We talk about the Armed Career Criminal Act (ACCA) quite a bit. It is the provision that punishes illegal gun possession with a 15-year mandatory minimum if the defendant has 3 or more prior violent felony or serious drug offense convictions. In determining whether a prior conviction qualifies as either of these things, the Supreme Court has instructed courts to use the categorical approach (or a modified version of it). The gist is that, when determining whether a prior conviction is a violent felony (or less often a serious drug offense), courts look only to the elements of the prior offense of conviction and not to the defendant's actual conduct. The approach seeks to avoid "subsequent evidentiary enquiries into the factual basis for the earlier conviction."
This recent Second Circuit decision discusses the contours of the approach. And, in doing so, the Court extends the categorical approach to another ACCA enquiry: whether prior convictions were committed "on occasions different from one another." This is also a requirement under ACCA. It typically comes into play when an individual goes on some sort of a spree (burglary, robbery), and it is unclear whether the crimes committed during that spree were committed "on occasions different from one another." Of note, the holding is consistent with Tenth Circuit precedent (see footnote 3).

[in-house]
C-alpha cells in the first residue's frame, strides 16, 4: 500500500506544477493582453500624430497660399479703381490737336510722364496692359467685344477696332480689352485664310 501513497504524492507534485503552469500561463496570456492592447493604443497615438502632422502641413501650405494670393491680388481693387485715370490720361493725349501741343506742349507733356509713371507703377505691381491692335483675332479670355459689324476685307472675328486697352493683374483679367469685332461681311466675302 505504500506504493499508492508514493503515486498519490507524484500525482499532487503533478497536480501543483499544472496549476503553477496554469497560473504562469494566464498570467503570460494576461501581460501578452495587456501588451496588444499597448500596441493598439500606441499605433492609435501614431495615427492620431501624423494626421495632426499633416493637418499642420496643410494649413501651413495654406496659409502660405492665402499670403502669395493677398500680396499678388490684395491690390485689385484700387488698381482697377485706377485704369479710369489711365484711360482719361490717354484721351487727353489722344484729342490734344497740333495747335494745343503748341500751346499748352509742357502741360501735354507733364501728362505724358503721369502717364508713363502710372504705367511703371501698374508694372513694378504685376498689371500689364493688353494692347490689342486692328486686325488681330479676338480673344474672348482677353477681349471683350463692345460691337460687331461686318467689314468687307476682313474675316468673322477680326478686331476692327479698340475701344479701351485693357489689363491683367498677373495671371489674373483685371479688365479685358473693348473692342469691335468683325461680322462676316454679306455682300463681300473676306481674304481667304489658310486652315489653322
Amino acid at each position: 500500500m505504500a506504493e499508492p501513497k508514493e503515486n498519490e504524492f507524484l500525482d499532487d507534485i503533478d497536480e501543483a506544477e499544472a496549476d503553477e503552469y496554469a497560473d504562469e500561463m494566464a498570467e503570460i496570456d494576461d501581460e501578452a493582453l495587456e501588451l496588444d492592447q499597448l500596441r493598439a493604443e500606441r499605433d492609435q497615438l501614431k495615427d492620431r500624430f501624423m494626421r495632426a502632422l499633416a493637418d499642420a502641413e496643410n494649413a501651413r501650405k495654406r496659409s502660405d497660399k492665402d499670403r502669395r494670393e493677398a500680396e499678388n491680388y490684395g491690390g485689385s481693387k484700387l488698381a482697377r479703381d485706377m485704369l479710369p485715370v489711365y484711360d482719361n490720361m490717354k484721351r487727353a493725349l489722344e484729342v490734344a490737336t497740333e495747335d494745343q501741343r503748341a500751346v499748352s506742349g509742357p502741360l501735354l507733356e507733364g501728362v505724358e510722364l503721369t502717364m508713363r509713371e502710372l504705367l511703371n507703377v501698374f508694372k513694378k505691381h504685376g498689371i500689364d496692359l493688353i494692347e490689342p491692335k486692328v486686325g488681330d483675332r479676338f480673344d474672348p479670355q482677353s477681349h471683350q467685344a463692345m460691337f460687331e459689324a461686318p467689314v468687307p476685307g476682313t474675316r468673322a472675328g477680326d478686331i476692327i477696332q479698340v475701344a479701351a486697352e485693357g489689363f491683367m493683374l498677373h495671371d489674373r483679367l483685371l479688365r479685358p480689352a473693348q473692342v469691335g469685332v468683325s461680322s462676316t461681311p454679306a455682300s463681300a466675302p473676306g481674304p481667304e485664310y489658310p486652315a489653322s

Under plain error review, the Court vacated the sentence in this case and remanded for resentencing. It held that the district court relied on improper documents, including statements made in the PSR which drew from, inter alia, "arrest records" and "criminal complaints sworn to by attesting police officers."
It further noted that it is the government's burden to prove that the prior offenses happened on different occasions. "If evidence is not available," the government loses.
At the end of the decision, the Court offers a nice, four-point summary (we recommend it).
Practically speaking, without police reports and the like, it is likely much more difficult for the government to establish that two close-in-time offenses were committed on different occasions. Especially if the available permissible documents are boilerplate charging documents and judgments. Those documents might lack the necessary detail the government needs to put your client in prison for a really long time.